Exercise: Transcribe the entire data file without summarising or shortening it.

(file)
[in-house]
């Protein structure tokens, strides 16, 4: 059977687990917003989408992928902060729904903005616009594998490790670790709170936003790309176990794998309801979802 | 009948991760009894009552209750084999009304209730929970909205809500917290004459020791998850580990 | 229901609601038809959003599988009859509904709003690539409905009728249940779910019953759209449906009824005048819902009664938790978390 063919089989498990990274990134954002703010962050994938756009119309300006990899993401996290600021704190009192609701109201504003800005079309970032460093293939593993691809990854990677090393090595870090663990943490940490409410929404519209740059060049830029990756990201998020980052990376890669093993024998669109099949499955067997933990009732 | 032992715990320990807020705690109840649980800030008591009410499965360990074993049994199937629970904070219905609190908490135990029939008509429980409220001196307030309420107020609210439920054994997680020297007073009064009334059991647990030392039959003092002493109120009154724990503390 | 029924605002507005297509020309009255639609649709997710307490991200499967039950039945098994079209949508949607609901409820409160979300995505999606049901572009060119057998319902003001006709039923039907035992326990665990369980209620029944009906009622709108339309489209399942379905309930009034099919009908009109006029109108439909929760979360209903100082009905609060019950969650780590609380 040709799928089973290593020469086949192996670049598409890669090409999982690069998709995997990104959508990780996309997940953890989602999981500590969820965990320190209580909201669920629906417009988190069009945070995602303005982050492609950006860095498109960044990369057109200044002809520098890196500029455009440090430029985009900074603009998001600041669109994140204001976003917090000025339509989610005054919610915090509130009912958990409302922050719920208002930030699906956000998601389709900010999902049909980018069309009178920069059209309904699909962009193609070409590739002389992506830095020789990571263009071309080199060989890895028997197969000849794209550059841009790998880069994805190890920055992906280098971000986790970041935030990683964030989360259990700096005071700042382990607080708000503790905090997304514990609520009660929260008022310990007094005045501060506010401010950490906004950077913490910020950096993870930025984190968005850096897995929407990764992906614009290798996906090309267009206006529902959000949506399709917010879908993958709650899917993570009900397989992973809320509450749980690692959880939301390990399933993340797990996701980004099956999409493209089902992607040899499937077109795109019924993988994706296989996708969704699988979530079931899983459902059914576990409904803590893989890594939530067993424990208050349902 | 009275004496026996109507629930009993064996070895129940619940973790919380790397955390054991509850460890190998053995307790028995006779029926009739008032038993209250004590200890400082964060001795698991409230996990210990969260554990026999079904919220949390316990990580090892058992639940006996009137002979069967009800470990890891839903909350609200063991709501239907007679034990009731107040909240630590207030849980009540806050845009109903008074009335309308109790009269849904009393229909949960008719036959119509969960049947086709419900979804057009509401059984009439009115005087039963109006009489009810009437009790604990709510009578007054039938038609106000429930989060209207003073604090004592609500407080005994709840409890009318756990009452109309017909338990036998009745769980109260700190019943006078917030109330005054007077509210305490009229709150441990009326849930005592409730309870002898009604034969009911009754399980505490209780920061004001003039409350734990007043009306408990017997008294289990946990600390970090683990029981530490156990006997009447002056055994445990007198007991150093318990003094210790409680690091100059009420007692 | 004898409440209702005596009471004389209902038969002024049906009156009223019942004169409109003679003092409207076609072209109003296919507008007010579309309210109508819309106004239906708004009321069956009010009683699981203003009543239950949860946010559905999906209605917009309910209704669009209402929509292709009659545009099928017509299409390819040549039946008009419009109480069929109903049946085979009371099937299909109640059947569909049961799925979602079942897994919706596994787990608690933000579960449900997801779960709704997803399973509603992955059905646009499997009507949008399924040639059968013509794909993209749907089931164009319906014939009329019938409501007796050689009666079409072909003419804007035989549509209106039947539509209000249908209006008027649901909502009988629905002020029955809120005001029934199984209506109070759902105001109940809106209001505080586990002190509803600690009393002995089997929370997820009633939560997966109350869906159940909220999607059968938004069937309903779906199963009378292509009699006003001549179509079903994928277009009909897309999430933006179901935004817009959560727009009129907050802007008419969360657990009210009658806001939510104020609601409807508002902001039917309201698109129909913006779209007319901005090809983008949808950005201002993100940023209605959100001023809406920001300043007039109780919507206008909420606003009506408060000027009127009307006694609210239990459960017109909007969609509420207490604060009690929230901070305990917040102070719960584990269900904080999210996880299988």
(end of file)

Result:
[in-house]
């Protein structure tokens, strides 16, 4: 059977687990917003989408992928902060729904903005616009594998490790670790709170936003790309176990794998309801979802 | 009948991760009894009552209750084999009304209730929970909205809500917290004459020791998850580990 | 229901609601038809959003599988009859509904709003690539409905009728249940779910019953759209449906009824005048819902009664938790978390 063919089989498990990274990134954002703010962050994938756009119309300006990899993401996290600021704190009192609701109201504003800005079309970032460093293939593993691809990854990677090393090595870090663990943490940490409410929404519209740059060049830029990756990201998020980052990376890669093993024998669109099949499955067997933990009732 | 032992715990320990807020705690109840649980800030008591009410499965360990074993049994199937629970904070219905609190908490135990029939008509429980409220001196307030309420107020609210439920054994997680020297007073009064009334059991647990030392039959003092002493109120009154724990503390 | 029924605002507005297509020309009255639609649709997710307490991200499967039950039945098994079209949508949607609901409820409160979300995505999606049901572009060119057998319902003001006709039923039907035992326990665990369980209620029944009906009622709108339309489209399942379905309930009034099919009908009109006029109108439909929760979360209903100082009905609060019950969650780590609380 040709799928089973290593020469086949192996670049598409890669090409999982690069998709995997990104959508990780996309997940953890989602999981500590969820965990320190209580909201669920629906417009988190069009945070995602303005982050492609950006860095498109960044990369057109200044002809520098890196500029455009440090430029985009900074603009998001600041669109994140204001976003917090000025339509989610005054919610915090509130009912958990409302922050719920208002930030699906956000998601389709900010999902049909980018069309009178920069059209309904699909962009193609070409590739002389992506830095020789990571263009071309080199060989890895028997197969000849794209550059841009790998880069994805190890920055992906280098971000986790970041935030990683964030989360259990700096005071700042382990607080708000503790905090997304514990609520009660929260008022310990007094005045501060506010401010950490906004950077913490910020950096993870930025984190968005850096897995929407990764992906614009290798996906090309267009206006529902959000949506399709917010879908993958709650899917993570009900397989992973809320509450749980690692959880939301390990399933993340797990996701980004099956999409493209089902992607040899499937077109795109019924993988994706296989996708969704699988979530079931899983459902059914576990409904803590893989890594939530067993424990208050349902 | 009275004496026996109507629930009993064996070895129940619940973790919380790397955390054991509850460890190998053995307790028995006779029926009739008032038993209250004590200890400082964060001795698991409230996990210990969260554990026999079904919220949390316990990580090892058992639940006996009137002979069967009800470990890891839903909350609200063991709501239907007679034990009731107040909240630590207030849980009540806050845009109903008074009335309308109790009269849904009393229909949960008719036959119509969960049947086709419900979804057009509401059984009439009115005087039963109006009489009810009437009790604990709510009578007054039938038609106000429930989060209207003073604090004592609500407080005994709840409890009318756990009452109309017909338990036998009745769980109260700190019943006078917030109330005054007077509210305490009229709150441990009326849930005592409730309870002898009604034969009911009754399980505490209780920061004001003039409350734990007043009306408990017997008294289990946990600390970090683990029981530490156990006997009447002056055994445990007198007991150093318990003094210790409680690091100059009420007692 | 004898409440209702005596009471004389209902038969002024049906009156009223019942004169409109003679003092409207076609072209109003296919507008007010579309309210109508819309106004239906708004009321069956009010009683699981203003009543239950949860946010559905999906209605917009309910209704669009209402929509292709009659545009099928017509299409390819040549039946008009419009109480069929109903049946085979009371099937299909109640059947569909049961799925979602079942897994919706596994787990608690933000579960449900997801779960709704997803399973509603992955059905646009499997009507949008399924040639059968013509794909993209749907089931164009319906014939009329019938409501007796050689009666079409072909003419804007035989549509209106039947539509209000249908209006008027649901909502009988629905002020029955809120005001029934199984209506109070759902105001109940809106209001505080586990002190509803600690009393002995089997929370997820009633939560997966109350869906159940909220999607059968938004069937309903779906199963009378292509009699006003001549179509079903994928277009009909897309999430933006179901935004817009959560727009009129907050802007008419969360657990009210009658806001939510104020609601409807508002902001039917309201698109129909913006779209007319901005090809983008949808950005201002993100940023209605959100001023809406920001300043007039109780919507206008909420606003009506408060000027009127009307006694609210239990459960017109909007969609509420207490604060009690929230901070305990917040102070719960584990269900904080999210996880299988």